Sometimes the contrast between the United States and Europe come out in a rather striking way.
This morning I attended a breakfast briefing here in Washington by the Vice-Chairman of the Joint Chiefs of Staff on the so called Quadrennial Defence Review due to be released to the public on Monday. The QDR is a major multi-annual defence planning exercise.
I was struck by him saying that this was the first QDR made ”with the nation at war”.
There is no denying the complexities of Iraq, and a poll in one of the newspapers of issues which the public are most concerned about puts Iraq on top of the list. And there are certainly serious challenges in both Afghanistan and elsewhere.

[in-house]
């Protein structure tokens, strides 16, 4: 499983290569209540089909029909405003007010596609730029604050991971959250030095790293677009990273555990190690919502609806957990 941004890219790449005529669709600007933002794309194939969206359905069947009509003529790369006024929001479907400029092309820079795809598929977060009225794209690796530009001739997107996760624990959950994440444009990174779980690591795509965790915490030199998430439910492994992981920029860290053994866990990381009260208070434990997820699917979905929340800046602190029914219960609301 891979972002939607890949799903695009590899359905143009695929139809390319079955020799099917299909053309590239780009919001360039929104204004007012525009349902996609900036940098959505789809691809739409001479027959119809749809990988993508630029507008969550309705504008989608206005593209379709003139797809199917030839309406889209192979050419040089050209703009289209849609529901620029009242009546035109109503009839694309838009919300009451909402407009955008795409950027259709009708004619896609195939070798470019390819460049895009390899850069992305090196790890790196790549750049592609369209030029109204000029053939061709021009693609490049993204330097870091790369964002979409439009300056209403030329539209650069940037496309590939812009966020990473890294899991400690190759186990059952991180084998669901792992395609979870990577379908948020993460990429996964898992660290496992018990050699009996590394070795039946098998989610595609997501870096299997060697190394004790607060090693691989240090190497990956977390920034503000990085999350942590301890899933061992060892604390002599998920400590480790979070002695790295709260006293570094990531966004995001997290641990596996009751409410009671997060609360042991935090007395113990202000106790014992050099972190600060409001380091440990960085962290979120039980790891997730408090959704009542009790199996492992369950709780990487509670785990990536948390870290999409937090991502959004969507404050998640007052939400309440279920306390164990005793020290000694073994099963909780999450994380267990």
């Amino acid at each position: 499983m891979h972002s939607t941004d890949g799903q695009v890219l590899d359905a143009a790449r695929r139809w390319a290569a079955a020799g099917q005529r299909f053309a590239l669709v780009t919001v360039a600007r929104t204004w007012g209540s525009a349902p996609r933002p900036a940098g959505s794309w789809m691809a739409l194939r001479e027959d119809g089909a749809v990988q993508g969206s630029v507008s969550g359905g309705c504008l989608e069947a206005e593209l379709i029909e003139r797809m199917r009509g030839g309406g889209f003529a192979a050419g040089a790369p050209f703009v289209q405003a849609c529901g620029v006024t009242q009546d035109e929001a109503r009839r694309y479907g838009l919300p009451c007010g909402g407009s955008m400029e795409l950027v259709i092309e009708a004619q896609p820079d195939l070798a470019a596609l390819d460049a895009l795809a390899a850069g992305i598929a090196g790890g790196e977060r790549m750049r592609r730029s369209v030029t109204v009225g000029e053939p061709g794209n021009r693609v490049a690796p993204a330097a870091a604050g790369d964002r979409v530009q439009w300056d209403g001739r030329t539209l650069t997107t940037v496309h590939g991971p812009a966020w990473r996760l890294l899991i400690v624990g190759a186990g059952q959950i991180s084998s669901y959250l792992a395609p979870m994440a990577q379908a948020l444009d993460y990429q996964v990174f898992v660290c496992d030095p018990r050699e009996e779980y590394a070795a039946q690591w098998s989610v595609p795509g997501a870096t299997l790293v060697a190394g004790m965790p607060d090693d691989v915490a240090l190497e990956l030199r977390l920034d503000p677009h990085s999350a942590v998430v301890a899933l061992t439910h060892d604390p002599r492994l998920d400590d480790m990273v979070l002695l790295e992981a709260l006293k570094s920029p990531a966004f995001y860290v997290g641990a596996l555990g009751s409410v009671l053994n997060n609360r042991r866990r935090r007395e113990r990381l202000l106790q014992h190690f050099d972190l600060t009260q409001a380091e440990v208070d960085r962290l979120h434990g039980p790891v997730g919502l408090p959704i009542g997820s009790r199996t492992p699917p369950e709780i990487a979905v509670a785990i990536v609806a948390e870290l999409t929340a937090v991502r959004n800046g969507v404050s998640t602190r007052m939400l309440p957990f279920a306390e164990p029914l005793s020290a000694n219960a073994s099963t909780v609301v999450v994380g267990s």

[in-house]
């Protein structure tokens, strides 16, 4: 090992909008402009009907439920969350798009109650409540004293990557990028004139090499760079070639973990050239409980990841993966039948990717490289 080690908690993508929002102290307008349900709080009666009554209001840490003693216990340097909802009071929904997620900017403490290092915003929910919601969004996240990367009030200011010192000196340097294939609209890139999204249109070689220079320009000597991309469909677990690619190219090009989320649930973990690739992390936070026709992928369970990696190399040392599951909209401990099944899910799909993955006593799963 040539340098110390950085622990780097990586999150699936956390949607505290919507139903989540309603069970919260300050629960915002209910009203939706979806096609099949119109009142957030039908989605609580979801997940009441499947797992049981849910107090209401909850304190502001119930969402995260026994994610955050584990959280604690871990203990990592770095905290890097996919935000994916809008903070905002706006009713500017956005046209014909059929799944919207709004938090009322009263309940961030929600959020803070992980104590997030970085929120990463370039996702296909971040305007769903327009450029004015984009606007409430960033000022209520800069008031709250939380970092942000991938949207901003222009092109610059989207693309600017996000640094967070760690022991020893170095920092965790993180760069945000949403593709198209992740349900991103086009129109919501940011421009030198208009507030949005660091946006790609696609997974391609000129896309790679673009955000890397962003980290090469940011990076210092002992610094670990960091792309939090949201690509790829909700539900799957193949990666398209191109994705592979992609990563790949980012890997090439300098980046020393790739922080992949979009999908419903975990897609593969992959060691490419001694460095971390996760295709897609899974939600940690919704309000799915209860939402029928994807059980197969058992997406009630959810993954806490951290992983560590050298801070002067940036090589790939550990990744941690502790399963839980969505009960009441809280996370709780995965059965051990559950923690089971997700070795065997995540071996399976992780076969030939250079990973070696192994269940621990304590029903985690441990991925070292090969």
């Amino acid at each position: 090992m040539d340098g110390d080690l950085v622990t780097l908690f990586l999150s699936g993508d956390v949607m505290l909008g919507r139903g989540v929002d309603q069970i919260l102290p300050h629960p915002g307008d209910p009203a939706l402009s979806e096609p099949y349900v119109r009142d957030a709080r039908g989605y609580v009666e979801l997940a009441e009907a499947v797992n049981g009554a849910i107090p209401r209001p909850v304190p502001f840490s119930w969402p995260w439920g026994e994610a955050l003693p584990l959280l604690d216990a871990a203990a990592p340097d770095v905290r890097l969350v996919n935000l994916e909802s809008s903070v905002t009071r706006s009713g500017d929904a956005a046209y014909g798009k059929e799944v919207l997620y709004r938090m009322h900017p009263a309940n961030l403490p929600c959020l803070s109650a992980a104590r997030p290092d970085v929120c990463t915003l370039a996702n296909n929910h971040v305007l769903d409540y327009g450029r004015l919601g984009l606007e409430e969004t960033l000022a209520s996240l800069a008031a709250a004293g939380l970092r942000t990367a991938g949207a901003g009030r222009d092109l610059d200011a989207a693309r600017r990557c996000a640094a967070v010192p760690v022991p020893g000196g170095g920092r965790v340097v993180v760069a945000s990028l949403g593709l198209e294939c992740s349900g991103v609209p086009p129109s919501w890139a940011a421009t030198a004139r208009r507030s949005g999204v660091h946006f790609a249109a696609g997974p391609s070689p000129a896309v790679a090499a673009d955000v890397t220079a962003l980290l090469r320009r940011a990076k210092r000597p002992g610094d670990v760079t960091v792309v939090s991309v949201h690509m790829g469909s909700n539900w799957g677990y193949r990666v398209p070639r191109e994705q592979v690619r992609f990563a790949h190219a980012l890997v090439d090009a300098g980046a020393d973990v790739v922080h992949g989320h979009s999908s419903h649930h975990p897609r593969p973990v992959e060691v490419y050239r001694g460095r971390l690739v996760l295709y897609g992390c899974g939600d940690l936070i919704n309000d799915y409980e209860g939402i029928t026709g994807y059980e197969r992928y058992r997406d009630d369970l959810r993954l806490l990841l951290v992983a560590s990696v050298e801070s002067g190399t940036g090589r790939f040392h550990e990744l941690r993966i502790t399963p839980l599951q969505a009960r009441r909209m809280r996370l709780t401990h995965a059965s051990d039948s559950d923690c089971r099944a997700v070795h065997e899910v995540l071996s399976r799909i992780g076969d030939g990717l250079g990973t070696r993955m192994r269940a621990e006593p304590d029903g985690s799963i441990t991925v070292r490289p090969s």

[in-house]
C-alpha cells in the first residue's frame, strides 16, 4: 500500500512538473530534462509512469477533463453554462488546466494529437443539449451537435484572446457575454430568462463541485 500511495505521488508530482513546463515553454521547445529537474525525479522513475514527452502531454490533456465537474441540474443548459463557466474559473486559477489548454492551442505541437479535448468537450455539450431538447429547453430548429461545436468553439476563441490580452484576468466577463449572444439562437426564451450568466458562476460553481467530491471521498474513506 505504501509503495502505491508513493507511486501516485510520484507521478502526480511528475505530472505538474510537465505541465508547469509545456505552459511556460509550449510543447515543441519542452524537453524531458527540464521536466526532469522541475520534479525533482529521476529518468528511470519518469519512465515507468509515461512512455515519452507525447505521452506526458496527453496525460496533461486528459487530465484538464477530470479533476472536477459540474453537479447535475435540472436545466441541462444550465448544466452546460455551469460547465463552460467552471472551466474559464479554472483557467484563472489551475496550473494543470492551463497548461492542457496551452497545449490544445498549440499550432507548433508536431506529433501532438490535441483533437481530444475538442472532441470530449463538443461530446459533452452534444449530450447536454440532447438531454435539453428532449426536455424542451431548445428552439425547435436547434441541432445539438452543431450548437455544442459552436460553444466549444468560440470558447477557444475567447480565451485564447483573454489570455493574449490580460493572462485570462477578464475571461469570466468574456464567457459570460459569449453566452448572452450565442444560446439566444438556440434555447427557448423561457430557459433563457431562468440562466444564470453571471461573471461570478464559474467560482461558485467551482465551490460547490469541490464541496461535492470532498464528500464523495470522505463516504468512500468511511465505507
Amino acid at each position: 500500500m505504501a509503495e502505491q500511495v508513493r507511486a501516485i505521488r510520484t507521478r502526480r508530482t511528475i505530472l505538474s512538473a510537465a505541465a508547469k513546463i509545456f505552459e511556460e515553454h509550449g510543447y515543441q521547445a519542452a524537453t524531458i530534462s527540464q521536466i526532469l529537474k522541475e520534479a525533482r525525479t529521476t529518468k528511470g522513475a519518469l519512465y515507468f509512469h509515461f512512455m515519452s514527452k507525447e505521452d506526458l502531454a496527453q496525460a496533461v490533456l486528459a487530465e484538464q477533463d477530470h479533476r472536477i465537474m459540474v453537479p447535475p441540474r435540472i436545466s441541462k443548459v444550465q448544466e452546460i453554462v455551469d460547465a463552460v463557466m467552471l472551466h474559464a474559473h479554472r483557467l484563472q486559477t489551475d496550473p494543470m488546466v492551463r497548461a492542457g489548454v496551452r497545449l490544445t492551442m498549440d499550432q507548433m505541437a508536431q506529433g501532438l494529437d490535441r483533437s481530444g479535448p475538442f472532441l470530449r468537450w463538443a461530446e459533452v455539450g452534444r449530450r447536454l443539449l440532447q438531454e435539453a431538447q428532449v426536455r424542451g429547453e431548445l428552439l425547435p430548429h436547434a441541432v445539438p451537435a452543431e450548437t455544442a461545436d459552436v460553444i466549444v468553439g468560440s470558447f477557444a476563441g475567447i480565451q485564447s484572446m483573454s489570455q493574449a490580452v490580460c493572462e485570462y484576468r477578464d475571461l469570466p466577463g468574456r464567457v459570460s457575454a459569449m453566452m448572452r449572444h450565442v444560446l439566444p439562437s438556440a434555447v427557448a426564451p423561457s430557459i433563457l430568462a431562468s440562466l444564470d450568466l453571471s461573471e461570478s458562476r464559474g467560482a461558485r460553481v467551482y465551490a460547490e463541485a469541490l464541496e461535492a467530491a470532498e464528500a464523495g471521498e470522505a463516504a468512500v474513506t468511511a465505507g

To say that ”the nation is at war” seems to me to carry it too far. War for Europeans is a far more all-encompassing challenge and task than the operations now carried out, and requires far more fundamental changes in society.
But we are dealing not with objective realities but with subjective perceptions that are shaped by different cultural and political perspectives. That’s simply the way it is.
In today’s New York Times one finds a full-page ad signed by a distinguished group of Americans across the political spectrum claiming that ”America is still dangereously vulnerable.”
A nation at war. A nation that sess itself as dangereously vulnerable.
Is this the confident superpower? Or a nerveous nation not really understanding what’s happening?